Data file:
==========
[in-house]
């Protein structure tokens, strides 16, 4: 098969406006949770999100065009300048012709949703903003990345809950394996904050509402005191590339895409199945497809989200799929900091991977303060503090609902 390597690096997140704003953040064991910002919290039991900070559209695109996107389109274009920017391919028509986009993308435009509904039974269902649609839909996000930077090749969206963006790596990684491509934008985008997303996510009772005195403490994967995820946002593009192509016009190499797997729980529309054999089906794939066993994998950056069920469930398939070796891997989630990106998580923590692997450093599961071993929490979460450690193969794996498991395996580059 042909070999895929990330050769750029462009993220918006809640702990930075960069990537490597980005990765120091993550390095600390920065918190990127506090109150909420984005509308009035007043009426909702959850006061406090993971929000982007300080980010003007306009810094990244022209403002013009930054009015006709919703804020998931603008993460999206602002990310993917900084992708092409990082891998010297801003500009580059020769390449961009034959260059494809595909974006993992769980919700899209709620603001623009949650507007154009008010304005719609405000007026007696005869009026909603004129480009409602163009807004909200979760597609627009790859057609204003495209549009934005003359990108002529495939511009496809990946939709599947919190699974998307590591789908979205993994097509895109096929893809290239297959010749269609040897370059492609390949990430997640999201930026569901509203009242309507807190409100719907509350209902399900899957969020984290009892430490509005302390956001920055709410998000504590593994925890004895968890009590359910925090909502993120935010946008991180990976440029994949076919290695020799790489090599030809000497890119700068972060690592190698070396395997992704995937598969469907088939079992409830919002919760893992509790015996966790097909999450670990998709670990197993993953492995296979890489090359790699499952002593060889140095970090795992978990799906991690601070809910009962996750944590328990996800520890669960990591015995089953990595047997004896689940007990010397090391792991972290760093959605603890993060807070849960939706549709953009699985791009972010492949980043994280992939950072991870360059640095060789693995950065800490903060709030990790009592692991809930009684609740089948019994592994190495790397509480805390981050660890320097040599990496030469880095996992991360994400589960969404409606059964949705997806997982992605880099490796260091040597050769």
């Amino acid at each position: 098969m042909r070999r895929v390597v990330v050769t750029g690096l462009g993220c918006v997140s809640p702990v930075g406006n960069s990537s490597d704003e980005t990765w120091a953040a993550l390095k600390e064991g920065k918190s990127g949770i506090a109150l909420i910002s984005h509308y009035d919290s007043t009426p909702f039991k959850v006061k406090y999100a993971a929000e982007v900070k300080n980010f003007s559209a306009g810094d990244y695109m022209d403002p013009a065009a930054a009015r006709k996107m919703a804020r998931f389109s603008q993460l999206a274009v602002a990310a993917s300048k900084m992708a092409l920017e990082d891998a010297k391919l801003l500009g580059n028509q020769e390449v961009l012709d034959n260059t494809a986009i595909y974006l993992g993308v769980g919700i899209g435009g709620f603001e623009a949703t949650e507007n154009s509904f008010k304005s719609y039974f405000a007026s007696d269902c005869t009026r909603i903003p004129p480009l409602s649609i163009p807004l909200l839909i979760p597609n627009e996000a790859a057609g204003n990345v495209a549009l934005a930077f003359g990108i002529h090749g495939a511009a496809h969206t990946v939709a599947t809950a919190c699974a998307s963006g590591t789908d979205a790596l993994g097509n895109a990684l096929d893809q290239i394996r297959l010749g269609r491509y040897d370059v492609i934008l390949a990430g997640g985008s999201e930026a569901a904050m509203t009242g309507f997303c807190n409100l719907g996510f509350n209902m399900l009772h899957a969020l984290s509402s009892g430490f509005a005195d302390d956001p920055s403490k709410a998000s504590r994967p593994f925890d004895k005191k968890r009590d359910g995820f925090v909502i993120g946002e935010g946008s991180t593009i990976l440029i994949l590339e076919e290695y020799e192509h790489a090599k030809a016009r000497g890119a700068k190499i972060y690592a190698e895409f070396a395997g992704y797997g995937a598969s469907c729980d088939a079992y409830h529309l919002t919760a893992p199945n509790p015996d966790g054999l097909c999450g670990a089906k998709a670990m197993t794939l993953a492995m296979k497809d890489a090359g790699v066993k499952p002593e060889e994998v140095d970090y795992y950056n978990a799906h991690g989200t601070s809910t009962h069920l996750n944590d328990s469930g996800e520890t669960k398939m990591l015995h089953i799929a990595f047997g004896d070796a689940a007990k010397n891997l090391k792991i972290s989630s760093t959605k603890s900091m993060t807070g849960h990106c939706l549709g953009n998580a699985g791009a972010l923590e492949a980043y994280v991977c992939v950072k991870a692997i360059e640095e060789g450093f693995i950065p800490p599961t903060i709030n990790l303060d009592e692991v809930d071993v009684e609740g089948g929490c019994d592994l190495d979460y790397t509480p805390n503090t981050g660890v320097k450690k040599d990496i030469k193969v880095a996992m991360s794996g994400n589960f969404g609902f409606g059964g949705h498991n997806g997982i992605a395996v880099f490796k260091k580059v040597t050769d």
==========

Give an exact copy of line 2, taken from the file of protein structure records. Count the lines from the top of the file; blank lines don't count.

């Protein structure tokens, strides 16, 4: 098969406006949770999100065009300048012709949703903003990345809950394996904050509402005191590339895409199945497809989200799929900091991977303060503090609902 390597690096997140704003953040064991910002919290039991900070559209695109996107389109274009920017391919028509986009993308435009509904039974269902649609839909996000930077090749969206963006790596990684491509934008985008997303996510009772005195403490994967995820946002593009192509016009190499797997729980529309054999089906794939066993994998950056069920469930398939070796891997989630990106998580923590692997450093599961071993929490979460450690193969794996498991395996580059 042909070999895929990330050769750029462009993220918006809640702990930075960069990537490597980005990765120091993550390095600390920065918190990127506090109150909420984005509308009035007043009426909702959850006061406090993971929000982007300080980010003007306009810094990244022209403002013009930054009015006709919703804020998931603008993460999206602002990310993917900084992708092409990082891998010297801003500009580059020769390449961009034959260059494809595909974006993992769980919700899209709620603001623009949650507007154009008010304005719609405000007026007696005869009026909603004129480009409602163009807004909200979760597609627009790859057609204003495209549009934005003359990108002529495939511009496809990946939709599947919190699974998307590591789908979205993994097509895109096929893809290239297959010749269609040897370059492609390949990430997640999201930026569901509203009242309507807190409100719907509350209902399900899957969020984290009892430490509005302390956001920055709410998000504590593994925890004895968890009590359910925090909502993120935010946008991180990976440029994949076919290695020799790489090599030809000497890119700068972060690592190698070396395997992704995937598969469907088939079992409830919002919760893992509790015996966790097909999450670990998709670990197993993953492995296979890489090359790699499952002593060889140095970090795992978990799906991690601070809910009962996750944590328990996800520890669960990591015995089953990595047997004896689940007990010397090391792991972290760093959605603890993060807070849960939706549709953009699985791009972010492949980043994280992939950072991870360059640095060789693995950065800490903060709030990790009592692991809930009684609740089948019994592994190495790397509480805390981050660890320097040599990496030469880095996992991360994400589960969404409606059964949705997806997982992605880099490796260091040597050769």